We witness how those who have been subjected to hardships early in life are able to withstand horrible events, at least externally. So used to compounding pain, the aftereffects of these experiences go unnoticed and untreated. The problem, however, is when this survival mentality impacts the next generation; when these coping mechanisms are passed onto their children.
In the modern world, we have infinite access to resources to alleviate our pain, yet so many of us still subscribe to this idea that seeking help is shameful. This is because the survivalist mentality of our parents generation never waned, in spite of many of first generation kids playing in a different battle field.
Here’s the real difference between those who are considered mentally strong, and those who aren’t.
As the child of immigrants, it’s tough to draw a line between the things we should seek help for, and the pain that must be endured to make us stronger. But mentally strong people have built a sense for when to seek help and how to learn and reflect from pain. They know that consistently enduring pain for the sake of enduring, or expecting a positive outcome down the line, doesn’t necessarily translate to resilience. They know they don’t have to struggle for struggles’ sake.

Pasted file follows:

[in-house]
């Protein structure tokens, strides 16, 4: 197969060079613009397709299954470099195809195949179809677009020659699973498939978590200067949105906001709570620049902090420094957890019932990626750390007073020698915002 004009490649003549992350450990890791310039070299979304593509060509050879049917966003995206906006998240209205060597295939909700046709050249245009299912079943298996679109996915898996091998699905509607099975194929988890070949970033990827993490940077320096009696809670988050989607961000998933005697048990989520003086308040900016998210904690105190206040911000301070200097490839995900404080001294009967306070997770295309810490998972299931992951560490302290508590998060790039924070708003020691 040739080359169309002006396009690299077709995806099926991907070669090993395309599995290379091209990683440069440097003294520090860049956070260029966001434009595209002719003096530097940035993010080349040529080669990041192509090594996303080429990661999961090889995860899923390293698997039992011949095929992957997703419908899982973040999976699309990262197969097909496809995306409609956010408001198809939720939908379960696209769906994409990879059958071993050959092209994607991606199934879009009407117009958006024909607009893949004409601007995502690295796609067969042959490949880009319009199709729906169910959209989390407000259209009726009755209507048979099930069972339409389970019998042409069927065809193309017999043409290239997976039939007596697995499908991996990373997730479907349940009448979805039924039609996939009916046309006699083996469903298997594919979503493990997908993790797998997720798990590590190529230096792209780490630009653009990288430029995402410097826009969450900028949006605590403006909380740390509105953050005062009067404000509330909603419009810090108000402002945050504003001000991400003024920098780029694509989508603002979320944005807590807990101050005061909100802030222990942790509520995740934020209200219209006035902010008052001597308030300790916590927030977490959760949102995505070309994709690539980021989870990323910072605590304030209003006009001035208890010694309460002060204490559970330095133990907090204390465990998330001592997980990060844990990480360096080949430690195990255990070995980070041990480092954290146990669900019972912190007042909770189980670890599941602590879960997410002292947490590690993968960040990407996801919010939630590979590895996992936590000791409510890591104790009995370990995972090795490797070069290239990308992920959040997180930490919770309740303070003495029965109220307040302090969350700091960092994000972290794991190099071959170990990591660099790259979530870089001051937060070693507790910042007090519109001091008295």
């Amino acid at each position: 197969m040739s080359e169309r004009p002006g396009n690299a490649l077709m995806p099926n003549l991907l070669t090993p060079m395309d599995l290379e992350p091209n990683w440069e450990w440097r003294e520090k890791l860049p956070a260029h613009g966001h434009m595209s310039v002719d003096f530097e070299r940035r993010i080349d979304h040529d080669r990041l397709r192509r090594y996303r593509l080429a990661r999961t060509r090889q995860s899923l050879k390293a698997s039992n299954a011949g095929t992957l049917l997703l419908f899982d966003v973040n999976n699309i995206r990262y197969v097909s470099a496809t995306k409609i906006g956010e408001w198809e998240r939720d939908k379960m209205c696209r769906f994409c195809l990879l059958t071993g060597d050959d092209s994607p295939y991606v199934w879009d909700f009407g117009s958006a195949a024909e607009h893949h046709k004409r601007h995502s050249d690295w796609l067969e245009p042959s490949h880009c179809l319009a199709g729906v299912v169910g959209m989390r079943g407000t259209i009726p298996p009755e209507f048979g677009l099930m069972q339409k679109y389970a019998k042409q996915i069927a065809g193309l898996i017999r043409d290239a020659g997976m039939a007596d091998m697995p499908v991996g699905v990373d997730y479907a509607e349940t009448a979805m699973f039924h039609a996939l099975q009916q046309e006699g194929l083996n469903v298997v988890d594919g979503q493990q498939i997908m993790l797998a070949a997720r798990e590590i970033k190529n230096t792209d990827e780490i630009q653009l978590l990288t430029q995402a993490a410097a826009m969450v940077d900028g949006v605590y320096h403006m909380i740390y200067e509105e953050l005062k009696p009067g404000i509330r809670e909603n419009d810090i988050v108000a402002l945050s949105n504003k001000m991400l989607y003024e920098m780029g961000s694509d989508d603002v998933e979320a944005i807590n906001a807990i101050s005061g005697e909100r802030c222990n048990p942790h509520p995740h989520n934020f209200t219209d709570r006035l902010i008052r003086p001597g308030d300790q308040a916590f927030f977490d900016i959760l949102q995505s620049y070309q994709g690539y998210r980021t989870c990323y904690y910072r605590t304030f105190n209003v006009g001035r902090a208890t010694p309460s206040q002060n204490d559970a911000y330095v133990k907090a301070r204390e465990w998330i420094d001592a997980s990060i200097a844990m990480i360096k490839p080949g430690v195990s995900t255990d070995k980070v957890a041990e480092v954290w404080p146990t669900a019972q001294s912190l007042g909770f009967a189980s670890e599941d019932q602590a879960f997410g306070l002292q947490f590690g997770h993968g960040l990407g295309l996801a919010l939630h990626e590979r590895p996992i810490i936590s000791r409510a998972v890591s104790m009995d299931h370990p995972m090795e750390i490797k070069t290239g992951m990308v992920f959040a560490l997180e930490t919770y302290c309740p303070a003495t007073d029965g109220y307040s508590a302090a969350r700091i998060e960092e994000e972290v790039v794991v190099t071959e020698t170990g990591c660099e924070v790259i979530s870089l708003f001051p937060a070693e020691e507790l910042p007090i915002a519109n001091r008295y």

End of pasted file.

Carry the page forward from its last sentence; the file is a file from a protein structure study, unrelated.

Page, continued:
Don’t mistake asking for help for weakness, and don’t believe that internalizing and powering through painful experiences counts as strength. There is power to processing. As I am beginning to learn in my late twenties, being able to live through your trauma the way my parents have is fantastic, yet the ramifications of internalizing our pain manifests in less transparent ways. Somewhere down the line, someone will have to confront the compounding pain sooner or later if left untreated. We may as well be the first to break the cycle.